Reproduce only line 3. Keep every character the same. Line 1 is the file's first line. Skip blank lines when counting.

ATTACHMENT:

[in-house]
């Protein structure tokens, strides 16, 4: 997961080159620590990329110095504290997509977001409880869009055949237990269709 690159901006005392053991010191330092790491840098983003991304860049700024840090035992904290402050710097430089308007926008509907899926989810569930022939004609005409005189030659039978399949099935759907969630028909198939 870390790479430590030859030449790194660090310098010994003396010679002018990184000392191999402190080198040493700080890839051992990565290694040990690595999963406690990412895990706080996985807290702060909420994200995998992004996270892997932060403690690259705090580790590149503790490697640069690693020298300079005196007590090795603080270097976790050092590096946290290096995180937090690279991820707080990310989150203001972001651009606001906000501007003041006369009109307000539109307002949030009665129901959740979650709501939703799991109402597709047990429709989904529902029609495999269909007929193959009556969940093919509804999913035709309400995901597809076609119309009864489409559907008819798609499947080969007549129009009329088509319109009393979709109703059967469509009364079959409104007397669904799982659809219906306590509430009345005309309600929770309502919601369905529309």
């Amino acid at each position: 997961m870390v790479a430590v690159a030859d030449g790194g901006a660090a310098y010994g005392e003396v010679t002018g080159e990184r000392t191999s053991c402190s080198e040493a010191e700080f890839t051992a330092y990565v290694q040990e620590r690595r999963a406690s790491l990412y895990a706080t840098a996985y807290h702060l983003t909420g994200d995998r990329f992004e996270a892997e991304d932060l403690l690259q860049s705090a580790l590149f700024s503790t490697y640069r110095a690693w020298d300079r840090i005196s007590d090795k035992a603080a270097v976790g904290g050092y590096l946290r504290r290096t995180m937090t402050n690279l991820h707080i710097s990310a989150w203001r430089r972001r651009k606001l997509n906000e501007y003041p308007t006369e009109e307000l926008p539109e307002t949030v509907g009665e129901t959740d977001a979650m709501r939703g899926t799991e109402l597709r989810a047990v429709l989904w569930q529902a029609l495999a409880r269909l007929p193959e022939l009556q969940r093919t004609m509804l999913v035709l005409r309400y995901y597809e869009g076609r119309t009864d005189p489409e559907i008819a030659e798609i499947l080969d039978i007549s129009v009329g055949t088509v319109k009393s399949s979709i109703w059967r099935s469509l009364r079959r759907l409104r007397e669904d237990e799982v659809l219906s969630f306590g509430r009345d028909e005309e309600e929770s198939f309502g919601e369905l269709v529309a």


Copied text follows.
């Amino acid at each position: 997961m870390v790479a430590v690159a030859d030449g790194g901006a660090a310098y010994g005392e003396v010679t002018g080159e990184r000392t191999s053991c402190s080198e040493a010191e700080f890839t051992a330092y990565v290694q040990e620590r690595r999963a406690s790491l990412y895990a706080t840098a996985y807290h702060l983003t909420g994200d995998r990329f992004e996270a892997e991304d932060l403690l690259q860049s705090a580790l590149f700024s503790t490697y640069r110095a690693w020298d300079r840090i005196s007590d090795k035992a603080a270097v976790g904290g050092y590096l946290r504290r290096t995180m937090t402050n690279l991820h707080i710097s990310a989150w203001r430089r972001r651009k606001l997509n906000e501007y003041p308007t006369e009109e307000l926008p539109e307002t949030v509907g009665e129901t959740d977001a979650m709501r939703g899926t799991e109402l597709r989810a047990v429709l989904w569930q529902a029609l495999a409880r269909l007929p193959e022939l009556q969940r093919t004609m509804l999913v035709l005409r309400y995901y597809e869009g076609r119309t009864d005189p489409e559907i008819a030659e798609i499947l080969d039978i007549s129009v009329g055949t088509v319109k009393s399949s979709i109703w059967r099935s469509l009364r079959r759907l409104r007397e669904d237990e799982v659809l219906s969630f306590g509430r009345d028909e005309e309600e929770s198939f309502g919601e369905l269709v529309a």